Email any questions or comments to the address above or feel welcome to post any reactions to this podcast in the comments section below.

HORRORLUST RADIO: EPISODE 005

SHOW NOTES

Here’s a poster from Ed Wood’s Night of the Ghouls, the subject of the latest episode of the Chop Shop which featured my alter-ego Gerkins alongside Uncle Dead Guy.

A bizarre horror film with an even stranger history.

A bizarre horror film with an even stranger history.

Gerkins with Uncle Dead Guy, a match made in Hell.

Gerkins with Uncle Dead Guy, a match made in Hell.

Lovett Hall is a beautiful structure but it’s walls undoubtedly hold many secrets lost to time; by night certain areas, such as the ballroom and dormitories, are creepy indeed.

Lovett Hall originally opened in the late 1930's.

Lovett Hall originally opened in the late 1930’s.

The songs and audio clips featured in this episode are listed below in chronological order:

1. “Bad Moon Rising” by Creedence Clearwater Revival (Green River, 1969)

2. Day of the Dead Theatrical Trailer, 1985

3. Unknown Song, Unknown Artist

4. Captain Rhodes argues with Dr. Logan from Day of the Dead, 1985

5. “Labyrinth of Dreams” by Nox Aracana (Grimm Tales, 2008)

Horrorlust Radio Episode #002

Posted in Horrorlust Radio with tags , , , , , , , , , , , , , , , , , , , , , , , , , , , , , , , , , , , , , , , , , , , , , on September 24, 2014 by bluefall8

My brother, Jason, returned to co-host once more in episode #002 of Horrorlust Radio.

I’m actively seeking sponsors for Horrorlust Radio, if you own or operate a haunted attraction or are otherwise involved or connected to the haunt industry and are interested in such an opportunity you can contact me at the following email address: horrorlust@bluestarproductions.net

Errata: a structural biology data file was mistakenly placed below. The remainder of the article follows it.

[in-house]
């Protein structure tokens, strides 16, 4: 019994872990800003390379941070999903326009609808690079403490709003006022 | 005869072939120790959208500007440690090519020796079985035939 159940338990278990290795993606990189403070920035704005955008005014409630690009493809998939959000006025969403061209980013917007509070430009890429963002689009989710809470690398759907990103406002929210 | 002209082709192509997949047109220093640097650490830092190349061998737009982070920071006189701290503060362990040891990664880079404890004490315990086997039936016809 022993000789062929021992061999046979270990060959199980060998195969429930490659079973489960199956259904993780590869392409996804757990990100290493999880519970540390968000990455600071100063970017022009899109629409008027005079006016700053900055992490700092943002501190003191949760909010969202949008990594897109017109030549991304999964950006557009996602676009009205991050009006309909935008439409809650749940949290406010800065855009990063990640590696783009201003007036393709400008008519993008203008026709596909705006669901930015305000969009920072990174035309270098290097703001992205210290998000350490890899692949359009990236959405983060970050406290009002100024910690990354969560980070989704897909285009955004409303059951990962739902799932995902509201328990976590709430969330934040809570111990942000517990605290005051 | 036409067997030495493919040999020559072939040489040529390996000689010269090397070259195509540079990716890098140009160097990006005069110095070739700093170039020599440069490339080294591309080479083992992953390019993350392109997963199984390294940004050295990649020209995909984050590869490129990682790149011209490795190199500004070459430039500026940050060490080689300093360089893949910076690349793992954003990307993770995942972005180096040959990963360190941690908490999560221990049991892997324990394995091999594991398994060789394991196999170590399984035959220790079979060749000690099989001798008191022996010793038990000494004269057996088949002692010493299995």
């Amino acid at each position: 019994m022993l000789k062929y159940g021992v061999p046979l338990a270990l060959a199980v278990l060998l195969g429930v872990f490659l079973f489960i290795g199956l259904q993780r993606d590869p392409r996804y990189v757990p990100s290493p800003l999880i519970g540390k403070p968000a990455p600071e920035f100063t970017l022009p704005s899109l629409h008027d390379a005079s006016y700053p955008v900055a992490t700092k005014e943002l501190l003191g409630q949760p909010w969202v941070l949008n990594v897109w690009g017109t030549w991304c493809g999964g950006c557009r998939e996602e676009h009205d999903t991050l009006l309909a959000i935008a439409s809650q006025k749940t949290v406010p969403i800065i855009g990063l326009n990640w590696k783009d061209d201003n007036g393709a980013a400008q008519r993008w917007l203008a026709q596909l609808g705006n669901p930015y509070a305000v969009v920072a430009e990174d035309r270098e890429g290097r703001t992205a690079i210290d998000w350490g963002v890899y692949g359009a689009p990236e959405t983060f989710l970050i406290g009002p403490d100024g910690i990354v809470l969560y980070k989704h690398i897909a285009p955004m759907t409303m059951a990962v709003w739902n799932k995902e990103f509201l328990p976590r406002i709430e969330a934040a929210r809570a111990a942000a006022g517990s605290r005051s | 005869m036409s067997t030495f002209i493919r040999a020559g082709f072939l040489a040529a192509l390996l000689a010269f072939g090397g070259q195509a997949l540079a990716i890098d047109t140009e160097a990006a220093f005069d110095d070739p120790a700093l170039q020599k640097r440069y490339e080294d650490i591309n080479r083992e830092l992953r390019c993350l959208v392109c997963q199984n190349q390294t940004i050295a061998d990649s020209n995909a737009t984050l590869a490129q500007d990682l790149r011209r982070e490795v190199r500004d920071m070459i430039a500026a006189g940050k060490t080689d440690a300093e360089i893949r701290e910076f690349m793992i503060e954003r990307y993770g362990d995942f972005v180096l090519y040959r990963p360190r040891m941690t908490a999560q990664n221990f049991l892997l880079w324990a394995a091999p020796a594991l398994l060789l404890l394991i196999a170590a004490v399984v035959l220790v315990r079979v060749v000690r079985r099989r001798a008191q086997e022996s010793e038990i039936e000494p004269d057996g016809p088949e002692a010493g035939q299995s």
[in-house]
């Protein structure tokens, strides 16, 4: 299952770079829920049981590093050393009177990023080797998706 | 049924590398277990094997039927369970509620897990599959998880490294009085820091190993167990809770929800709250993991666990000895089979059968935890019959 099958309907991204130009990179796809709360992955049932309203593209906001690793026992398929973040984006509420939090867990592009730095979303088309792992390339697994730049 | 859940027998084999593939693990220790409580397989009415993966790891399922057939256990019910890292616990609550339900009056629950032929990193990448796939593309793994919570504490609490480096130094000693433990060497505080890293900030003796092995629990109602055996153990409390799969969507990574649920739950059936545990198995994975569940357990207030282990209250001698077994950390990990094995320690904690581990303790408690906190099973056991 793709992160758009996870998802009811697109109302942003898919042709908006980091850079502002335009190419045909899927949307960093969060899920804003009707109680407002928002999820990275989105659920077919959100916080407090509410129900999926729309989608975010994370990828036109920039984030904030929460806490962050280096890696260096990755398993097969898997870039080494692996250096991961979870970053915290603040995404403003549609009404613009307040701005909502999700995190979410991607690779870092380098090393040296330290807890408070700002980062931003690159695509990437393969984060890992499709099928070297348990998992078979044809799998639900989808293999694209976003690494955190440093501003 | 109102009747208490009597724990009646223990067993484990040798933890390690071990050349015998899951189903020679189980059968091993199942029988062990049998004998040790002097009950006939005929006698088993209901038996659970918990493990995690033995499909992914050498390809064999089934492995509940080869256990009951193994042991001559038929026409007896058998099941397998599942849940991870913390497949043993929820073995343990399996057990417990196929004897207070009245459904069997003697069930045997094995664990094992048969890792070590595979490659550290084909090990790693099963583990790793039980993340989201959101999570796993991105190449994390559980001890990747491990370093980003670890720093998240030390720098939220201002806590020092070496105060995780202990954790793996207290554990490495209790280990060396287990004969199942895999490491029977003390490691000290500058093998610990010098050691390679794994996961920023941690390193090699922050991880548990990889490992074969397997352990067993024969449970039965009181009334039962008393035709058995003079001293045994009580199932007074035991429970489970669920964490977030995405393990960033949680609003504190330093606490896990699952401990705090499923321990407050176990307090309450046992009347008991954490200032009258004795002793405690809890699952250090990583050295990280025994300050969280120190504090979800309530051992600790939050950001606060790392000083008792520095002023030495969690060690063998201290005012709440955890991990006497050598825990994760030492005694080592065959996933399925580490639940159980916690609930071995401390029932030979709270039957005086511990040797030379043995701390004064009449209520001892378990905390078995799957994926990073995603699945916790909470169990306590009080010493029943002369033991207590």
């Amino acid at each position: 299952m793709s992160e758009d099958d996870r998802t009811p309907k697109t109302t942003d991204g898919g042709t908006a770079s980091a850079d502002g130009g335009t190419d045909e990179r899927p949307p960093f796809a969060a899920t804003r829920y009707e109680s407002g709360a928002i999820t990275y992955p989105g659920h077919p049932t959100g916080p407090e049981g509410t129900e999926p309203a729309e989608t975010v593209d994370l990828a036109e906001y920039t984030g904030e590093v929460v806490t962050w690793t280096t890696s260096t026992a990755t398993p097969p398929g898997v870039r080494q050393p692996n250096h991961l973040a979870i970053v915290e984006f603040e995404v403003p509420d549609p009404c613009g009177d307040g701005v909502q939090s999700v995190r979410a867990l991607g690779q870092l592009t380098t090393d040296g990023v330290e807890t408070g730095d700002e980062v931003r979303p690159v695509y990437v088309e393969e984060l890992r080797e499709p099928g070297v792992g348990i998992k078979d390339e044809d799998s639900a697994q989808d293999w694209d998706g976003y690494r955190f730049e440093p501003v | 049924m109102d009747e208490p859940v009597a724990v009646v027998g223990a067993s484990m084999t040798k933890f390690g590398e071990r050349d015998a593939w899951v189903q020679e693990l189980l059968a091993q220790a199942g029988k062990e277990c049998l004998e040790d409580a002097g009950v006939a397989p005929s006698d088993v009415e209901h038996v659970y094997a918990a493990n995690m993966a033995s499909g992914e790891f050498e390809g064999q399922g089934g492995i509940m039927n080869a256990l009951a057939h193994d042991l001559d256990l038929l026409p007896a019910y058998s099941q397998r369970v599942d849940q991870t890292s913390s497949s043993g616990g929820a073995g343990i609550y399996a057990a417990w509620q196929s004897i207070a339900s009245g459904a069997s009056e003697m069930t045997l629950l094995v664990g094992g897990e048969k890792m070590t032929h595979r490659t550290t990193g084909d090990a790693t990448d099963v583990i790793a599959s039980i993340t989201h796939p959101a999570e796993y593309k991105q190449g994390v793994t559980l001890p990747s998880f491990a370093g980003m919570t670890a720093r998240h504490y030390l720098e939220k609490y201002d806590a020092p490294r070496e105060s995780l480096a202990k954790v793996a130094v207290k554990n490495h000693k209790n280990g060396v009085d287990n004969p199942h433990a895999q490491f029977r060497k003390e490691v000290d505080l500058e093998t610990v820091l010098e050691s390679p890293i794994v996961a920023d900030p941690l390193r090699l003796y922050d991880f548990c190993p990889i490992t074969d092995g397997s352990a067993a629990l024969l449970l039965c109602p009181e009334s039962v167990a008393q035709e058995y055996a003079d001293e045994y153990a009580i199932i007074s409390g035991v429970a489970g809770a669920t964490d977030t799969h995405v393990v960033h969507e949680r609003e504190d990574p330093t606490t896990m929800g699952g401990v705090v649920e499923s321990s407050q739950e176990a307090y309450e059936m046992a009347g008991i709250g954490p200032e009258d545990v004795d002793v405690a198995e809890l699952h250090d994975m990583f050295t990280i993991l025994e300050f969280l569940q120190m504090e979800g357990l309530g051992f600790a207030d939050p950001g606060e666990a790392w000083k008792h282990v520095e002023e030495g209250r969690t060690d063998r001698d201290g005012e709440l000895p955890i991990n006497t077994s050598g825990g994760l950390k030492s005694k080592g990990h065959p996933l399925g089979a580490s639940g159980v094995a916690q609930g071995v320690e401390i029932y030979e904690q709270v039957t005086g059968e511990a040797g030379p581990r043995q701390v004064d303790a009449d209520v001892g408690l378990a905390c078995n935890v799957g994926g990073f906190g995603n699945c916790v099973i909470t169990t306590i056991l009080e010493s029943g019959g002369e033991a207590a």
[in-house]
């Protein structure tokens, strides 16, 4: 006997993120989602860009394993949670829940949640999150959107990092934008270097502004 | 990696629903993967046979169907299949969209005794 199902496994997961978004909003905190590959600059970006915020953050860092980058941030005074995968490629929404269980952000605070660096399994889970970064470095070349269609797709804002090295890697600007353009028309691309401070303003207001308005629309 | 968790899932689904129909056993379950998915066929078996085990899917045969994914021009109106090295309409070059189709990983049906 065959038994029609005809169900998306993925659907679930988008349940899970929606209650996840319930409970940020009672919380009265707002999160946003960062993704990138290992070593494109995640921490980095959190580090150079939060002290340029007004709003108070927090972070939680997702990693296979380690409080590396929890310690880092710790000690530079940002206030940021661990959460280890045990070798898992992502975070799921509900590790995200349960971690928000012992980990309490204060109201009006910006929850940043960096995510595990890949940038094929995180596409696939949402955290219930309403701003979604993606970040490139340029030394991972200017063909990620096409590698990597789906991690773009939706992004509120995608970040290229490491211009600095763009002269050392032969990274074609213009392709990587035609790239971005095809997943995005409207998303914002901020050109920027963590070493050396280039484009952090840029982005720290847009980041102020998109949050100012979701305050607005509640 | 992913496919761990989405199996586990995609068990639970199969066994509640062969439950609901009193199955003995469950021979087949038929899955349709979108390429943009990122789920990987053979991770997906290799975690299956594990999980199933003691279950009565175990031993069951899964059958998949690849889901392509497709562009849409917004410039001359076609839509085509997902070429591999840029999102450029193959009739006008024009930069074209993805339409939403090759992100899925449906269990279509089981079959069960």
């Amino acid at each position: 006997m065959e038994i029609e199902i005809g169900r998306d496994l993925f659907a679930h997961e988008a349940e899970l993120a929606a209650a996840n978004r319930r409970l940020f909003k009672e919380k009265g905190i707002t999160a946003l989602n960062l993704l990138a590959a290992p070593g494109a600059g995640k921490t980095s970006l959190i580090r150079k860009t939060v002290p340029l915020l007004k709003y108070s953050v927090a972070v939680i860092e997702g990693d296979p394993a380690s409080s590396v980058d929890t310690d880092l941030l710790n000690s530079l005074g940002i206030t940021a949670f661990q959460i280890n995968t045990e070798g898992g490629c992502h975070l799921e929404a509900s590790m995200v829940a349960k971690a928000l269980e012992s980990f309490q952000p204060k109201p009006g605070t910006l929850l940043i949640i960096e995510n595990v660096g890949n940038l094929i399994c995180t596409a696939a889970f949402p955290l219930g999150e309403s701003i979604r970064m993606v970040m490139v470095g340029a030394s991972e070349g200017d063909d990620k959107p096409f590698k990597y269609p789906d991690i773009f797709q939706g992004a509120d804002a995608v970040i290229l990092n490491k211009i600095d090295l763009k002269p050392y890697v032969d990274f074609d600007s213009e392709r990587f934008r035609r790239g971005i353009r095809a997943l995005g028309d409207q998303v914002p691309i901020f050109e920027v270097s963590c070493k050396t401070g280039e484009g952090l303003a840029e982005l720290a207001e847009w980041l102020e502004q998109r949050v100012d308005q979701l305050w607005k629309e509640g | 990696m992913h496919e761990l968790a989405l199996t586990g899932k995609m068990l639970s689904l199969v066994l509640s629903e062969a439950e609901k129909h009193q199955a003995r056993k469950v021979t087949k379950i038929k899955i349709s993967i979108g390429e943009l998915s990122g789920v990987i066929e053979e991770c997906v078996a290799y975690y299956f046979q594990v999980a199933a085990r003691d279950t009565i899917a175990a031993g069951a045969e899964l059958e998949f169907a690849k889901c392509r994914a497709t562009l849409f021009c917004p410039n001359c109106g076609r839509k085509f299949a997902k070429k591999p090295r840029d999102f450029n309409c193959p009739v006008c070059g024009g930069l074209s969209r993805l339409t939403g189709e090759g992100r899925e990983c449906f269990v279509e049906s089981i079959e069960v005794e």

In the second episode of Horrorlust Radio, Jason and I discuss the evolution of horror in video games and also delve into the sometimes blurred line between extreme haunted houses and abduction simulations.

This episode also features the debut of two new segments — Nightmare Fuel and Serious Celluloid. In Nightmare Fuel, Jason recounts a personal account of an unidentified flying object he once witnessed in August 1997 and in Serious Celluloid I recommend a horror film to listeners.

We also discuss some of our earliest visits to haunted attractions — most notably a legendary trip through Lincoln Park’s Anxiety Alley and and eye-popping jaunt through a Monroe Jaycees haunted house during the mid-90’s.

More show notes and additional description information to follow.

Email any questions or comments to the address above or feel welcome to post any reactions to this podcast in the comments section below.

HORRORLUST RADIO: EPISODE 002

SHOW NOTES

One Day at Horrorland was book #16 in the original Goosebumps series and was released in February 1994. It’s among one of my favorite in the entire series and remains one of the most popular Goosebumps books.

Horrorland, no whores allowed.

Horrorland, no whores allowed.

The HauntWorld Issue #37 article I referenced in our conversation about extreme haunted houses and abduction simulations was titled Abduction Simulations: The Coming Plague and was written by Ben Armstrong of Netherworld Haunted House.

A link to the GQ article also mentioned during our conversation, written by Drew Magary which details his experience with Extreme Kidnapping: Kidnapped (Just Kidding!)

The songs and audio clips featured in this episode are listed below in chronological order:

1. “The Greatest Show Unearthed” by Creature Feature (The Greatest Show Unearthed, 2007)

2. “Shadows Fall” by Nox Arcana (Carnival of Lost Souls, 2006)

3. Kinski, Boone and Peloquin from Clive Barker’s Night Breed (1990)

4. “Music Box” by Nox Arcana (Darklore Manor, 2003)